I've analyzed all 485 IndieHackers interviews and identified 34 acquisition channels that work consistently for founders (see Zero to Users for more details). Today, I'll be reviewing the 4th most successful channel: posting/engaging on Reddit.
Most of our marketing strategies have been submitting our content to different communities like Reddit.. (Some important subreddits that work well in our area include /r/web_design, /r/html5, /r/frontend, and /r/webdev.)
Alexandru (the founder) made a bunch of freebies and submitted them to various subreddits where they got traction:
Reddit can also be an amazing place to validate your idea. This was the case with everydayCheck ($4.8k/mo), a habit tracking tool:
To validate it, I posted my app in several subreddits where I thought the app would be relevant and in most of them it caught great attention. Specifically, this post on r/GetDisciplined exploded. Validating the idea very early on gave me the confidence to go on with it.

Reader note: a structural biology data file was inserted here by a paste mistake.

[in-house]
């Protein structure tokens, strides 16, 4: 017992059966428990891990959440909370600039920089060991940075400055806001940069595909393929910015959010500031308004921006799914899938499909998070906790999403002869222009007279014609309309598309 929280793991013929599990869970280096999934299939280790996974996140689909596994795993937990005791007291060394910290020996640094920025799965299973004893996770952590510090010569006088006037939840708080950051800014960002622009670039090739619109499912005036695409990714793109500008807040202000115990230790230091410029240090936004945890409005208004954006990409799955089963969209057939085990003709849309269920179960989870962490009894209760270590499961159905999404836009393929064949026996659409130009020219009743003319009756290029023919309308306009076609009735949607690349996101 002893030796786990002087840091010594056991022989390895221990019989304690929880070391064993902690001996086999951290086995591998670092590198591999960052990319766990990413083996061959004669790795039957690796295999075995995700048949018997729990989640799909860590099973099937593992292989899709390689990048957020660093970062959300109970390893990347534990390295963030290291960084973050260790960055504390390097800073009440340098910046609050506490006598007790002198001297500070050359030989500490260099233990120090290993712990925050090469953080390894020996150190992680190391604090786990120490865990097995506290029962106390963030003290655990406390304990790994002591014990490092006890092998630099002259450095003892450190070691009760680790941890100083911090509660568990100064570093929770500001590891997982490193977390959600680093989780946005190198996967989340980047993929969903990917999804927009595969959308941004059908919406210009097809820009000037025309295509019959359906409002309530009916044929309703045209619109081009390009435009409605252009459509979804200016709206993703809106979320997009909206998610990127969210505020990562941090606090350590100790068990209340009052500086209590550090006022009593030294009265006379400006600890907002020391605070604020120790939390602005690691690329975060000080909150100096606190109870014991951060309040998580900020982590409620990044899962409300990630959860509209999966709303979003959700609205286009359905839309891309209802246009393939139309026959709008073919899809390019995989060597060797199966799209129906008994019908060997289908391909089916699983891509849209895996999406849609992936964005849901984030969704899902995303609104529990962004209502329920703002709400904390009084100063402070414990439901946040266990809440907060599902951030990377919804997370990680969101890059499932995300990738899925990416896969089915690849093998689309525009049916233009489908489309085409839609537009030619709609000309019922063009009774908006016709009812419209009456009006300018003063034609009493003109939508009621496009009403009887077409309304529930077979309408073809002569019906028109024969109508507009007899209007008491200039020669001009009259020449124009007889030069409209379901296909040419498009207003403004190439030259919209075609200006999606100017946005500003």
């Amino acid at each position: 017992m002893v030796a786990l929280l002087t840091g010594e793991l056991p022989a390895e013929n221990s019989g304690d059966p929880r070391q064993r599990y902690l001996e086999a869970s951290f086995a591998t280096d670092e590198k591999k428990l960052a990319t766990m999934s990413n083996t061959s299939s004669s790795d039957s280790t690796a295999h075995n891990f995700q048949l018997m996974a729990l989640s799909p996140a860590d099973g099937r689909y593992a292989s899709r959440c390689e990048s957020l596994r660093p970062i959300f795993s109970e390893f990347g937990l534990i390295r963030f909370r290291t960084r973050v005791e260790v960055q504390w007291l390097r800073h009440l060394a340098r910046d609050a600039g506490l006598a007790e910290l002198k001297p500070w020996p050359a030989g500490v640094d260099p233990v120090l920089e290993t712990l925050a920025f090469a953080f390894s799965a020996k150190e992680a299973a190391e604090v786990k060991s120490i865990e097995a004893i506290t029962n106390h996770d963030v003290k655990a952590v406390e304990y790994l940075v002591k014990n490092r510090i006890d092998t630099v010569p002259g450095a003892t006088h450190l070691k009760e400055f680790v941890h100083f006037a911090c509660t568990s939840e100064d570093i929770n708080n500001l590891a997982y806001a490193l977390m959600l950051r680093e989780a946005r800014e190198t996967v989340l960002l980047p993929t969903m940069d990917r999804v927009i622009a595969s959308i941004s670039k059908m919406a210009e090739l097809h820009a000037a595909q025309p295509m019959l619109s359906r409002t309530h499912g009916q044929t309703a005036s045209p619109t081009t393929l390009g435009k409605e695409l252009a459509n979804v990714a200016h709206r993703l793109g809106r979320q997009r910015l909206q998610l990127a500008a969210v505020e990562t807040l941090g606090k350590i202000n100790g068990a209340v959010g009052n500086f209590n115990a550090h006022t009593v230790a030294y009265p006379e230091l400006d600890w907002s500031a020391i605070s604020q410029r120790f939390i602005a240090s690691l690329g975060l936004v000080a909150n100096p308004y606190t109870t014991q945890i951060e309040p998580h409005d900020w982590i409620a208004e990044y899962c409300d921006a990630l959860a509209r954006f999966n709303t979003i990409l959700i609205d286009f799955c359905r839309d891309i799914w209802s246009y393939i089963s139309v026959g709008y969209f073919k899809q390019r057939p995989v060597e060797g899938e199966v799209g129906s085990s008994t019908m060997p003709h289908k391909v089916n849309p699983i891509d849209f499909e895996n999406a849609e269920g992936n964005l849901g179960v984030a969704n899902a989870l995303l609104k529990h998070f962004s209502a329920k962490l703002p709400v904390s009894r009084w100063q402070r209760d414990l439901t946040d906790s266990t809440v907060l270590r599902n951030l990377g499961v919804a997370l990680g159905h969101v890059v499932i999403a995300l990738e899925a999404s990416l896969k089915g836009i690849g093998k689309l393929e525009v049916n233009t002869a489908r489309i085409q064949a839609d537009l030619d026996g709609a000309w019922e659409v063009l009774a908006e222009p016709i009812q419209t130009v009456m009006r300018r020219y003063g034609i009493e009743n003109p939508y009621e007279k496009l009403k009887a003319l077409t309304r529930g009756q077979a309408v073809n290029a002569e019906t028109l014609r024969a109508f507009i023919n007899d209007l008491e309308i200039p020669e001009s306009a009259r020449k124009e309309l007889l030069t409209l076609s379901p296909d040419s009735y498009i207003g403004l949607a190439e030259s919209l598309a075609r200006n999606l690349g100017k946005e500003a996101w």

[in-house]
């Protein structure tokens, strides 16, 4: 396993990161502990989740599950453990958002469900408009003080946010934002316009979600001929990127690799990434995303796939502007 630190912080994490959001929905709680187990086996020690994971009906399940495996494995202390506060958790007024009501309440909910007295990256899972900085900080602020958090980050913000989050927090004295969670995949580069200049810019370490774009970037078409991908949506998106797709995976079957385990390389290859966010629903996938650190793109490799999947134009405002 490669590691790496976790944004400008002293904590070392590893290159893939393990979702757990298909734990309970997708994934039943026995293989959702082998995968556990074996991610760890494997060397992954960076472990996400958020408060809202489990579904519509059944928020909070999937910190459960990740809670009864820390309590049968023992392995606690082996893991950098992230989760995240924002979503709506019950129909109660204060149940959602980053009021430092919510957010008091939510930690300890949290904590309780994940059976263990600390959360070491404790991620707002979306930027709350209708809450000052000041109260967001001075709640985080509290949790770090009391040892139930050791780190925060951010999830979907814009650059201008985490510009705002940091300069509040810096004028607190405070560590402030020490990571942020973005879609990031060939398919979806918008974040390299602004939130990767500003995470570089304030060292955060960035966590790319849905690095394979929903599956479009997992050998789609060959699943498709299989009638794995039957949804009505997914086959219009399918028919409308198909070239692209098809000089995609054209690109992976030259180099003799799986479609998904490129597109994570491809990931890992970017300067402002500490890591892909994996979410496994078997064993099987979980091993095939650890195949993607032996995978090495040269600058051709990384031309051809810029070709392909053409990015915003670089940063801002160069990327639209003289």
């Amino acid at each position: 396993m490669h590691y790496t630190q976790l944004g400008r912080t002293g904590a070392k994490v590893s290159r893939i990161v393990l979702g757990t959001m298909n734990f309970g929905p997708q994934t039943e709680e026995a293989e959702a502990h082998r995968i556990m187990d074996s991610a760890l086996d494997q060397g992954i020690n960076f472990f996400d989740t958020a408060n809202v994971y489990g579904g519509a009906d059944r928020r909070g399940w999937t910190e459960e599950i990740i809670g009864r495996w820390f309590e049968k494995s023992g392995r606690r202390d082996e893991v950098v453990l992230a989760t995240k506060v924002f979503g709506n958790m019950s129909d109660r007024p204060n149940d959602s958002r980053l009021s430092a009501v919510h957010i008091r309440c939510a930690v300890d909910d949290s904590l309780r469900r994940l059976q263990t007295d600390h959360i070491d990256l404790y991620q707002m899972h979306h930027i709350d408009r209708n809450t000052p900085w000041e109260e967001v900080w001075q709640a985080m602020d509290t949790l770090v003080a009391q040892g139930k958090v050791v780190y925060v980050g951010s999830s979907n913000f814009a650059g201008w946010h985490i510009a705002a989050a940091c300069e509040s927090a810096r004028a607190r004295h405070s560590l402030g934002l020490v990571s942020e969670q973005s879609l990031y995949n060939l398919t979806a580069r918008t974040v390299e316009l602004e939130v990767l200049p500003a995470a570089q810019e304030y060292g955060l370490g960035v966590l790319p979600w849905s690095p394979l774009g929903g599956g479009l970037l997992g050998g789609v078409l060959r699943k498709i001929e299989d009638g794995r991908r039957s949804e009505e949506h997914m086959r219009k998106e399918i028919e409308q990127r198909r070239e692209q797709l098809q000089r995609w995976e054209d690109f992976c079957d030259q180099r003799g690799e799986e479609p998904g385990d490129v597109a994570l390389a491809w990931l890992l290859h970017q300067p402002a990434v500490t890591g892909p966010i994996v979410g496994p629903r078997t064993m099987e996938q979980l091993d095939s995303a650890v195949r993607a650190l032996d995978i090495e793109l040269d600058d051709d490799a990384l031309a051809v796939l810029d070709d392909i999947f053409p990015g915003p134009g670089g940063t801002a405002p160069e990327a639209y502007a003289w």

Some subreddits can be pretty hostile to self-promotion. Here's how Simple Steps Code ($650/mo), a set of courses for web development, solved this problem:
What marketing strategies have you used get students for your course?
I got the first traffic to my site by posting a long, detailed, and useful Reddit text post directly helping with the struggles the customers had expressed during the research phase. Deep in the post, but not at the end, I put a link to my site in a friendly and useful way. That way the trolls wouldn't see it, and the only ones who would see it were those who were genuinely interested. Also, I made sure not to be promotional about it. I said something like, "In case you'd find it helpful to know more about XYZ, here's a quick guide," and then seamlessly continued with the rest of the post.
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